University and artists dedicate sculpture walk
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The artists who created four sculptures along the Esplanade talked with students, faculty and the community during the dedication of the Kent State Sculpture Walk at 10 a.m. Wednesday in the Kiva.
The four sculptures were part of the Ohio Percent for Art program and were chosen from a number of applicants by a 13-member committee. The program requires a certain percentage of state funds used for building or renovations be put towards getting and installing local artists’ work.
Three of the four sculptors, Giancarlo Calicchia, Susan Ewing and Jarrett Hawkins spoke and were presented an award. The fourth sculptor, Barry Gunderson, was unable to attend the event.
Following the ceremony, the group was invited to walk to each sculpture and to talk with the artists about their pieces.
“The Limits of Spoken Language: Congeries” by Jarrett Hawkins, a sculptor from Deer Park, is outside the Library in Risman Plaza.
His piece about the limits of language is made of 12-foot sheets of Corten Steel.
“For me, citing a piece at the University Library verges on poetic,” Hawkins said. “If the university is a place of ideas, the library is the gathering point of ideas past and present to be accessed at means.”
He said the longest part of the process of developing his piece was creating the smaller scale model out of foam and wire to present as a preliminary idea. It took a day for a crew to install the sculpture on campus.
“The Witnesses" featuring “Athleta” by Giancarlo Calicchia is on the hill by Kent Hall.
Calicchia is a Cleveland sculptor who excavated the granite rocks for the piece from his vineyard in Madison Township.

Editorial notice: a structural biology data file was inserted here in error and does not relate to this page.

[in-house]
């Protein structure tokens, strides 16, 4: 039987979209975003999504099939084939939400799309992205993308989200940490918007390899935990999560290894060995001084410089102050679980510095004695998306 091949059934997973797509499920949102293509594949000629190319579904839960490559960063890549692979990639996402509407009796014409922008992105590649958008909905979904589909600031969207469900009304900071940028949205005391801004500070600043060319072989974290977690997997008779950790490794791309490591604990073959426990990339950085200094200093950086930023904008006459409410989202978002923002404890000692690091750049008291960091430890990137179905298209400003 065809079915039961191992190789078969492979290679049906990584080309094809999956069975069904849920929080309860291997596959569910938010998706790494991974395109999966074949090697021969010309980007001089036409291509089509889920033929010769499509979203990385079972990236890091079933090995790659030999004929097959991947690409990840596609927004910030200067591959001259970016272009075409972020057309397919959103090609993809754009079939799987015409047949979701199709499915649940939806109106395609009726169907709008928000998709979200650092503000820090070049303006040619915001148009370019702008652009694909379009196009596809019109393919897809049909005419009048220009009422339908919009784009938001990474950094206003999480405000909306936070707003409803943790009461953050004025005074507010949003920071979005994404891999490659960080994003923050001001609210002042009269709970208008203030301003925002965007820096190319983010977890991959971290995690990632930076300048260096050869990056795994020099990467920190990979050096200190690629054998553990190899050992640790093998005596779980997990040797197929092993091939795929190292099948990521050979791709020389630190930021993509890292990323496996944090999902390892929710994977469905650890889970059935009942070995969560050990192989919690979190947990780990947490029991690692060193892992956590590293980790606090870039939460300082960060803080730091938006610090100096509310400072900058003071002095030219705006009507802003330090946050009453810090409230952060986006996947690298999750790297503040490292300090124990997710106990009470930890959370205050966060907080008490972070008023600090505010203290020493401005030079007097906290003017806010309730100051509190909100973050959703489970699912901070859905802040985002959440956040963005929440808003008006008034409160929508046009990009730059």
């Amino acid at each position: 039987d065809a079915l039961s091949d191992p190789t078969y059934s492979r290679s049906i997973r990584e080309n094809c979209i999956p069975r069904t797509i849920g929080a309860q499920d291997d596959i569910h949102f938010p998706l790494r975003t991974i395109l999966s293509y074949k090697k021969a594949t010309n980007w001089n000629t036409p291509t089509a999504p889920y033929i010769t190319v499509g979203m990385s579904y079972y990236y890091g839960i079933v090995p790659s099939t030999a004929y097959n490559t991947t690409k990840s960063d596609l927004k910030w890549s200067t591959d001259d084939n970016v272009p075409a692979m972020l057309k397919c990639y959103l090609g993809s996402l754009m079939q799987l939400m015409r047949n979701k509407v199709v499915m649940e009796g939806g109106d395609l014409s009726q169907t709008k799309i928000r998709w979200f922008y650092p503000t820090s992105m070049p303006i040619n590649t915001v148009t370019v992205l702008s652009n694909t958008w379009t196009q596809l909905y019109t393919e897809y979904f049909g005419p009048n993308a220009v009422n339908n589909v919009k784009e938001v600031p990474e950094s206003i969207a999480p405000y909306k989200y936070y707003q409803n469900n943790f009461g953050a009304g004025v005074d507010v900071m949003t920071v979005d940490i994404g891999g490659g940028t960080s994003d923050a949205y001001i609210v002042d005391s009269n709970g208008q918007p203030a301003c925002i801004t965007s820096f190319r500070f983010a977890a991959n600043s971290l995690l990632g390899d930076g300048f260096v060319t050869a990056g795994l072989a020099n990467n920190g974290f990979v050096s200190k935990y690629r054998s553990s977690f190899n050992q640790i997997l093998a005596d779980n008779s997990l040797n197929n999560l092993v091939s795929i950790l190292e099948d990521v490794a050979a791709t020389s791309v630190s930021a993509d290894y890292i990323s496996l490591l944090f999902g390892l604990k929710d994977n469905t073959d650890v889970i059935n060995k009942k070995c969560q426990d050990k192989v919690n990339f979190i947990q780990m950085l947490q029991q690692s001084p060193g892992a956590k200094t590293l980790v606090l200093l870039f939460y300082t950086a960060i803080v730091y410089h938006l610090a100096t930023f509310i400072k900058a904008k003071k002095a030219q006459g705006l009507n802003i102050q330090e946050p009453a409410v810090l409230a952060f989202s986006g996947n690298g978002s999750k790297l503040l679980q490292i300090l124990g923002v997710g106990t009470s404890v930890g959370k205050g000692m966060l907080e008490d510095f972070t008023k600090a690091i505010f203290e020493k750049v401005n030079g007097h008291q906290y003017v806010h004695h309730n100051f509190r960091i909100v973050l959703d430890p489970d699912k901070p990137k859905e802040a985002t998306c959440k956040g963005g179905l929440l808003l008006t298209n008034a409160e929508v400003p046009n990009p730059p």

“When I first heard about the art program for Kent State, I was very excited, mostly because I felt my work belonged here,” Calicchia said.
He said he developed a love for hills from his childhood growing up in Italy and chose the spot for his sculpture because of the hill. He was able to use models to lay his sculpture out before putting the piece in place.
He said it is called “The Witnesses” because the stones witnessed their own creation and their coming into Ohio from all around the world. He said now he wants them to witness our existence and what we’ve done during our generation.
“These particular pieces were in the making for millions of years,” Calicchia said. “One day, I thought, ‘I’m an immigrant.’ We’re all immigrants, and so are these pieces, so maybe we are meant to meet; we were meant to do something together — not sure if they carved me or if I carved them.”
His carved granite stones are supposed to represent parts of humans who never stop growing, changing and transforming.
“Eye to Eye” by Barry Gunderson is located by Kent Hall.
Gunderson was unable to attend the dedication of the Sculpture Walk.
He is an art professor at Kenyon College. His piece is his take on the human mind and how it works. The sculpture is a tribute to the Department of Psychology.
The sculpture is supposed to show how people perceive each other and the idea of communicating their thoughts.
“Starsphere 2010” by Susan Ewing is by Franklin Hall.
Ewing is the associate dean of the School of Fine Arts at Miami University.
“I wanted in the worst way to do a piece for Franklin Hall,” Ewing said. “That to me may be my most important piece to date because it resonates on so many levels with me on the idea of freedom and the freedoms that we have through the first amendment.”
She said the piece is a tribute to the impact photojournalism and communications had in telling about May 4, 1970.
Her sculpture is made of three disks with stars meeting in the middle. Her idea originated from a bracelet she created in Prague. The entire first amendment is spot welded on the outside ban of the sculpture in reverse text.